A minor setback paves the way for a major comeback.

A minor setback paves the way for a major comeback.

I admit I’m a very accident-prone person. I broke my nose while surfing, tore my ACL during Silat, developed tendonitis on my shoulder from a half marathon run, and just a week ago, I dislocated my shoulder. I didn’t actually see it dislocated but it was massively painful and the lady whose arm I was grabbing onto for dear life said, “calm down, I’m going to put it back in.” I almost fainted.

I’m out for like 6-8 weeks. Thankfully X-rays and MRI scans didn’t show anything major. I feel the range of movement is getting heaps better and there’s hardly any pain unless I do absolutely stupid things like fixing my curtains.

My bike has been my best friend. I propped it up on a trainer, which I reckon is one of the best investments of 2017 I made, placed a giant towel under the bike and just sit there for hours and hours. I started off listening to podcasts now I’ve progressed to watching Billions. So, life is more or less, waking up, grinding on the bike, attempting to eat well, doing paperwork (you’ll be surprised at the amount of paperwork an athlete actually has) and back to more riding, more squatting and lunging and crunches in the arvo. With the bike just literally next to my bed and the kitchen about 10 steps away, there is absolutely no need for me to leave the house. Fun times.


My crib

Initially I was feeling a little sad because having this injury meant that I can’t train. It sucks because I was just improving on my cycling, just learnt how to do a freestyle, was aiming to do a handstand and was training for a triathlon as it serves as a good cross-training for my endurance. And now that this happened, I can absolutely do none of that.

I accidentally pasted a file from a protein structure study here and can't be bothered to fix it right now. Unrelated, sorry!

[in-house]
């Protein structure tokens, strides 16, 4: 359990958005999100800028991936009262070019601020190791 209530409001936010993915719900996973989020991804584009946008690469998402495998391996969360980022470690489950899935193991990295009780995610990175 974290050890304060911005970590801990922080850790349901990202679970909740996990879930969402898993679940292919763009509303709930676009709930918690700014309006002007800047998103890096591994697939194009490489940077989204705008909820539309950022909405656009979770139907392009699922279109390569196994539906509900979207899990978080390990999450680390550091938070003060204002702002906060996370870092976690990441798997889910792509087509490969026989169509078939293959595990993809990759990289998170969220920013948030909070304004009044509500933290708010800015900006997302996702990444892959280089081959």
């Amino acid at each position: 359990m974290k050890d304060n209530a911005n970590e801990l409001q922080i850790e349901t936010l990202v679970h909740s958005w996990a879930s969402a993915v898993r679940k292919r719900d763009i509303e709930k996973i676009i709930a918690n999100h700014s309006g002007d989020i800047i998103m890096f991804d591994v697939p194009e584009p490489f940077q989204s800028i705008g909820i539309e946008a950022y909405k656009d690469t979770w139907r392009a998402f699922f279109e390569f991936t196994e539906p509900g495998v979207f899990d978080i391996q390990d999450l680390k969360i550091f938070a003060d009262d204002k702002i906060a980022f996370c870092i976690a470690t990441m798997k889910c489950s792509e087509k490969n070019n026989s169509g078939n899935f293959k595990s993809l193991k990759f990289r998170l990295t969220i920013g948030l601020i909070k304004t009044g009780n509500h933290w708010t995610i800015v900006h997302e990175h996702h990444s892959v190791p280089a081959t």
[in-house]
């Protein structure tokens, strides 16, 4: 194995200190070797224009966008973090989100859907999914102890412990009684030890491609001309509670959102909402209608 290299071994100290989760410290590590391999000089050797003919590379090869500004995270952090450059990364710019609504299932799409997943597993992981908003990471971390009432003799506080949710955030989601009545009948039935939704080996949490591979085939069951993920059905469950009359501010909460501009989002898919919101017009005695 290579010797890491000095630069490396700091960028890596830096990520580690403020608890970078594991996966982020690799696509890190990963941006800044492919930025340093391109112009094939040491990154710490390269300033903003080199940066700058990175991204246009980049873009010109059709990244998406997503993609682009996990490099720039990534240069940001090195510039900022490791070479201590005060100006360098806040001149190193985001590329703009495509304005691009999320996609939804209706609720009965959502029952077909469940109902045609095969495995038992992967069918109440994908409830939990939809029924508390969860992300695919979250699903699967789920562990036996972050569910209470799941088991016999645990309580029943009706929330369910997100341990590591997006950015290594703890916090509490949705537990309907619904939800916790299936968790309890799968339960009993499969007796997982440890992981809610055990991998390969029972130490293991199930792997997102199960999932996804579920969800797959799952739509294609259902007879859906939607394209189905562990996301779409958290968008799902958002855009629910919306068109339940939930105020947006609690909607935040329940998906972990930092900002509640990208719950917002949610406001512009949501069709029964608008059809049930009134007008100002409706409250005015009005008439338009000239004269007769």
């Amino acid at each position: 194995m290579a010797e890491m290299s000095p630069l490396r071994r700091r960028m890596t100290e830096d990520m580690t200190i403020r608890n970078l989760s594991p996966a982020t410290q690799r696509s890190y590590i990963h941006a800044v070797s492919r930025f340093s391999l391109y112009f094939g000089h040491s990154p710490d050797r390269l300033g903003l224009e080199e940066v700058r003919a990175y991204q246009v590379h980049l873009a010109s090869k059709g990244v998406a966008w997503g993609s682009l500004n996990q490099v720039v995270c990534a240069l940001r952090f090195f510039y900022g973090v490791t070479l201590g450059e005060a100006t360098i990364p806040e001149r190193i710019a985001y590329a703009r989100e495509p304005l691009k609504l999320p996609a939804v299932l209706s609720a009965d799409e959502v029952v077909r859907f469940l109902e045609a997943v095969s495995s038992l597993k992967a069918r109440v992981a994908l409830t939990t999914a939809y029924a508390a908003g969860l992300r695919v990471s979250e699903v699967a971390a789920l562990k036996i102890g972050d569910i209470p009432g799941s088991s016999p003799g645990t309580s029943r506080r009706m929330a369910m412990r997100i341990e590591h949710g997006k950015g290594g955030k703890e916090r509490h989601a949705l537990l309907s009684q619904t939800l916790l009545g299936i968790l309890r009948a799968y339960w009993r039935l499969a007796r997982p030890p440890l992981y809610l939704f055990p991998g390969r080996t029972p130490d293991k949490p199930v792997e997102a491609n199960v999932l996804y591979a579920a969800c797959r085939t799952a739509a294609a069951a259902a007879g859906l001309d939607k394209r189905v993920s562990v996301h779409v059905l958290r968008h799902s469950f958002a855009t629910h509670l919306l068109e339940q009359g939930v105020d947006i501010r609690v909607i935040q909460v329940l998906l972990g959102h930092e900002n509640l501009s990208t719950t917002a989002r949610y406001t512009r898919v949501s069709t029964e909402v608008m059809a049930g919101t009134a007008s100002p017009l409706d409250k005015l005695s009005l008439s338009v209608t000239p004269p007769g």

But I’m so done feeling sorry for myself and brooding over it. I always believe that things happen for a reason and this happened possibly to teach me an important lesson to chill out and relax and stop doing a million and one things and slow down and take my time to work on my leg strength and build on my core and improve my mental game. Even if I can’t even lift my shopping bag or put on a sports bra, I can do these other things which will definitely help me once I get my arm to full use again.

Don’t let what you can’t do interfere with what you can.

Meanwhile, I went back home to Singapore last week and to be honest, although it was a short but sweet 3-4 days, I enjoyed my time at home. Often because I am so overwhelmed with events and hardly have any time to breathe, I hate the thought of going back home because it meant my training will be affected and I’ll be heavily distracted but this time round, I was busy, hectic almost, but manageable. I managed to train, although it meant waking up at 5am to travel to the Sports Hub to sit on the bike for an hour. I managed to meet up with my sponsors and atIMG_5903tend a media launch of the new Herbalife 24 product (first H24 product to be launched in Singapore, to be precise) the CR7 Drive. I managed to get some stuff from the Asics store which I am still utterly grateful for because just a year ago, I had to plead online for someone to donate a pair of shoes and now I own 4 pairs of Asics shoes. I met up with my friends, the bunch who are single and chasing their dreams, who never fail to remind me that IT IS ABSOLUTELY OKAY NOT TO BE MARRIED AT 29 YEARS OLD. I managed to spend time with both sides of my family too (very often I only get to see my mum and not my dad because they don’t live together anymore and it so hard to find time to see both sides because you don’t want to merely see them but actually spend quality time with them). I had a chat with some important people too, which definitely changed my perception on things. It’s crazy how simple life actually is and we are just making it seem complicated andhard. I’ll make that my motto of the year- life is simple. Let’s keep it that way.